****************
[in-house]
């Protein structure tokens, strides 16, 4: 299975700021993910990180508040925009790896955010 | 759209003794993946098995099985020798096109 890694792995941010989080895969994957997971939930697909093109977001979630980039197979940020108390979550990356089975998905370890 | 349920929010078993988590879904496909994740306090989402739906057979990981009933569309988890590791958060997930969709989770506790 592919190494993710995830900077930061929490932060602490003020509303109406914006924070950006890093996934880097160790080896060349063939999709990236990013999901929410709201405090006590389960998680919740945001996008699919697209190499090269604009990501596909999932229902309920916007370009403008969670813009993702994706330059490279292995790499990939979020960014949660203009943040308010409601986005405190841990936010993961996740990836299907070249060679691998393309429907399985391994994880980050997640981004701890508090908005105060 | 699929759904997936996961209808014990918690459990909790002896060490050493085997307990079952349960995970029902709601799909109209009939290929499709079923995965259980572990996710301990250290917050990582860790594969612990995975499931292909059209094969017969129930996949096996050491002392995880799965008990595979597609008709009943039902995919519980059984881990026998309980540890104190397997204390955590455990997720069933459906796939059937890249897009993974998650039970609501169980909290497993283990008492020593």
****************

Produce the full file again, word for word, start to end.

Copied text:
[in-house]
């Protein structure tokens, strides 16, 4: 299975700021993910990180508040925009790896955010 | 759209003794993946098995099985020798096109 890694792995941010989080895969994957997971939930697909093109977001979630980039197979940020108390979550990356089975998905370890 | 349920929010078993988590879904496909994740306090989402739906057979990981009933569309988890590791958060997930969709989770506790 592919190494993710995830900077930061929490932060602490003020509303109406914006924070950006890093996934880097160790080896060349063939999709990236990013999901929410709201405090006590389960998680919740945001996008699919697209190499090269604009990501596909999932229902309920916007370009403008969670813009993702994706330059490279292995790499990939979020960014949660203009943040308010409601986005405190841990936010993961996740990836299907070249060679691998393309429907399985391994994880980050997640981004701890508090908005105060 | 699929759904997936996961209808014990918690459990909790002896060490050493085997307990079952349960995970029902709601799909109209009939290929499709079923995965259980572990996710301990250290917050990582860790594969612990995975499931292909059209094969017969129930996949096996050491002392995880799965008990595979597609008709009943039902995919519980059984881990026998309980540890104190397997204390955590455990997720069933459906796939059937890249897009993974998650039970609501169980909290497993283990008492020593």